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A Revolt in Corsica
A Short History of how Corsica Came to be on Fire
“There was a clash with the Corsicans in Corsica, where the praetor Marcus Pinarius killed some 2000 in battle. The defeat obliged the Corsicans to give hostages and 100,000 pounds of wax.” - Livy [XL.34]
Dramatic things are happening in Corsica:
If anything much of this footage is more dramatic than what we’ve seen from Ukraine:
Controversial right-wing journalist Andy Ngo is one of the only people I’ve seen covering this in English. Here someone attacking an ATM with heavy construction equipment:
Here is an incredible compilation:
As you can see, this is more than just rioting or some bad actors. This is a huge amount of people calling the French state murderers and demanding Corsican independence: this is a full-on revolt within the French Republic. You could be forgiven for not having heard of this, I only happened to run into something on Twitter. [Sadly, this was exactly the sort of thing RT always provided great coverage of in the before time.] So what is going on? Why is Corsica on fire?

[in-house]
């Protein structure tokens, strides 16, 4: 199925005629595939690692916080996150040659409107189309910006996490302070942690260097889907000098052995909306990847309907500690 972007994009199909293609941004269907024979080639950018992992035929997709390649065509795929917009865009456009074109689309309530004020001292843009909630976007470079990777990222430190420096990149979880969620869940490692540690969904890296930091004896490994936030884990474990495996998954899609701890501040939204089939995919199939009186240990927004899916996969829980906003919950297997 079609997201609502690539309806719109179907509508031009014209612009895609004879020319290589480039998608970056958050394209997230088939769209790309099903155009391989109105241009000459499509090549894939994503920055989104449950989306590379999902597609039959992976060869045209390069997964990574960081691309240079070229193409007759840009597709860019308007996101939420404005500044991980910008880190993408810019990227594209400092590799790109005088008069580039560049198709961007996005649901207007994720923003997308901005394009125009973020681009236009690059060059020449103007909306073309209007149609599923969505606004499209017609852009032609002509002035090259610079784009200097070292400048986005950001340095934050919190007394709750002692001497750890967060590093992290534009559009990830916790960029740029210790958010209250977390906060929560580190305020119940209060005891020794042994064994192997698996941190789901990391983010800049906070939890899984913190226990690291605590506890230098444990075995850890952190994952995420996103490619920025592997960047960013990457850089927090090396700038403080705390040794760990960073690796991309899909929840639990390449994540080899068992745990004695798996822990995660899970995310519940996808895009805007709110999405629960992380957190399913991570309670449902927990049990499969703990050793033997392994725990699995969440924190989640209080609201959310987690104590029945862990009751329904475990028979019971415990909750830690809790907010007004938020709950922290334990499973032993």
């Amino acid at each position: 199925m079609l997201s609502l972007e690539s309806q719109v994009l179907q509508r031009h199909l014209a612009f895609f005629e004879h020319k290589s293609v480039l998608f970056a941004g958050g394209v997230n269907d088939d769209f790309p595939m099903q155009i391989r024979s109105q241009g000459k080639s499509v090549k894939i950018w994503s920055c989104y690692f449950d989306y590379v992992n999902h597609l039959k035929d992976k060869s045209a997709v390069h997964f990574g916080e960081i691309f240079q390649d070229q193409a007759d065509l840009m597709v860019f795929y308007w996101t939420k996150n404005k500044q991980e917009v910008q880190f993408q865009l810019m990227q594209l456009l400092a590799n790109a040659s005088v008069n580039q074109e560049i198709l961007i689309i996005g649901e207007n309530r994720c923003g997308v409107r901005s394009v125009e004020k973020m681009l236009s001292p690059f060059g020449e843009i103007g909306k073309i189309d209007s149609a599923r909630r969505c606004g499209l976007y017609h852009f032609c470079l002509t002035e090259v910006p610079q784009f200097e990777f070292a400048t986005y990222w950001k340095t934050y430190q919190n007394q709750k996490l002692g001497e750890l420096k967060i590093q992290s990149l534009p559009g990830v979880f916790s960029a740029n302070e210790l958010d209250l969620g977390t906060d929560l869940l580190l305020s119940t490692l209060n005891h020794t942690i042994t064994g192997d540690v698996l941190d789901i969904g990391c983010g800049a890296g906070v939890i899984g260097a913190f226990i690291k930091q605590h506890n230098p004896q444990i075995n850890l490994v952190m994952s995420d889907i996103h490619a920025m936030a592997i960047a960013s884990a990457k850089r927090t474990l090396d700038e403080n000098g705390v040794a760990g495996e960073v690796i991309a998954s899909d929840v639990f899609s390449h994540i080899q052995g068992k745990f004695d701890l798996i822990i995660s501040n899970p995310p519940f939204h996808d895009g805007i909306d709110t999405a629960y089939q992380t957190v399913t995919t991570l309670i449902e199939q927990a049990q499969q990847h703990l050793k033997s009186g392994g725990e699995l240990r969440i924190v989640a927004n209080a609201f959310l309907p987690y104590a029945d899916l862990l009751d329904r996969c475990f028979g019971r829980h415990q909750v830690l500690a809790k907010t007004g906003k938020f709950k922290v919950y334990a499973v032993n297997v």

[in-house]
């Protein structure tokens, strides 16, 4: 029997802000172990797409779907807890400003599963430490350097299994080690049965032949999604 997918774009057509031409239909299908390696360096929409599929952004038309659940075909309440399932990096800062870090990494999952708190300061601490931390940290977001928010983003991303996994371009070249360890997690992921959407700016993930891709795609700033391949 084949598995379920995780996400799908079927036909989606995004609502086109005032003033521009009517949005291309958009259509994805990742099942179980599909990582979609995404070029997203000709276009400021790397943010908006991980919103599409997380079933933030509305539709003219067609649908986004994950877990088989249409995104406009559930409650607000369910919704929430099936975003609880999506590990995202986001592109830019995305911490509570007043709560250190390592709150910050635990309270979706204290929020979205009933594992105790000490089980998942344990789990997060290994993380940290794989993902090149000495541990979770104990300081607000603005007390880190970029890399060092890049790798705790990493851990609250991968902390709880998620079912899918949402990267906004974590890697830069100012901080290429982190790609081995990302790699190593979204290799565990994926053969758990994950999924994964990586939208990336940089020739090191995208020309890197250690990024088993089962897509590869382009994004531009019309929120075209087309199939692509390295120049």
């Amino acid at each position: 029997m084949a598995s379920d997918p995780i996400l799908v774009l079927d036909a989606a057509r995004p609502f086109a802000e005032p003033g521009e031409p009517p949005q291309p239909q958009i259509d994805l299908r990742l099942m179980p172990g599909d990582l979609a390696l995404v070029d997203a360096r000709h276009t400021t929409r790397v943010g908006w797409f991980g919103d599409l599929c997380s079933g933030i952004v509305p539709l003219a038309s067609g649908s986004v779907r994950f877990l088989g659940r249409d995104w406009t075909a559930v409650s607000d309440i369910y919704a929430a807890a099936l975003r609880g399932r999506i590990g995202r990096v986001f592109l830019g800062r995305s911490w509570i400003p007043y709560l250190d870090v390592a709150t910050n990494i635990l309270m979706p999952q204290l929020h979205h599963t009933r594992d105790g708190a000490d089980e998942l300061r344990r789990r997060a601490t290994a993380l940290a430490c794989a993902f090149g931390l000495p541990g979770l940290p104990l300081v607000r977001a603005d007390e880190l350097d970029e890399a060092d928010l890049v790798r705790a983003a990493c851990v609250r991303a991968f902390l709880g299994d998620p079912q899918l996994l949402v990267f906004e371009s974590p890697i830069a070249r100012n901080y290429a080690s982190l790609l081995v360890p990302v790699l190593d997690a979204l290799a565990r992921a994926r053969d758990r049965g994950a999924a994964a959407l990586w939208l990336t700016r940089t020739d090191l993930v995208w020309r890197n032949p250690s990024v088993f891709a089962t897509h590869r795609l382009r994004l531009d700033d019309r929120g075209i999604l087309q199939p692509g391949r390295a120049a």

I’ll start from the beginning, being as our country is notorious for poor education in history and geography and regardless Corsica is a distant and relatively small place.
Corsica is a beautiful, rugged, restive island in the northwest Mediterranean, perhaps most famous as the birthplace of Napoleon Bonaparte. The short story of its early history is that it was colonized by the Greeks who were pushed out by the Phoenicians, and is then thought to have been seized from the Phoenicians in 237 BC, after Rome reneged on the treaty which ended the war [Polybius, I.88]. [Corsica is generally overlooked due to it’s larger neighbor Sardinia, which Rome administered as one province. The record only says they seized Sardinia, but there are no references to Phoenician control of Corsica after that point.] The island was of little economic value, as evidenced by the fact that they paid their indemnity to the Romans in an enormous quantity of wax [a valuable commodity, but a strange thing to give as an indemnity.] The island has little arable land and few mineral resources: it has always been poor, egalitarian, feisty. Rulers have generally only held nominal control over the mountainous interior.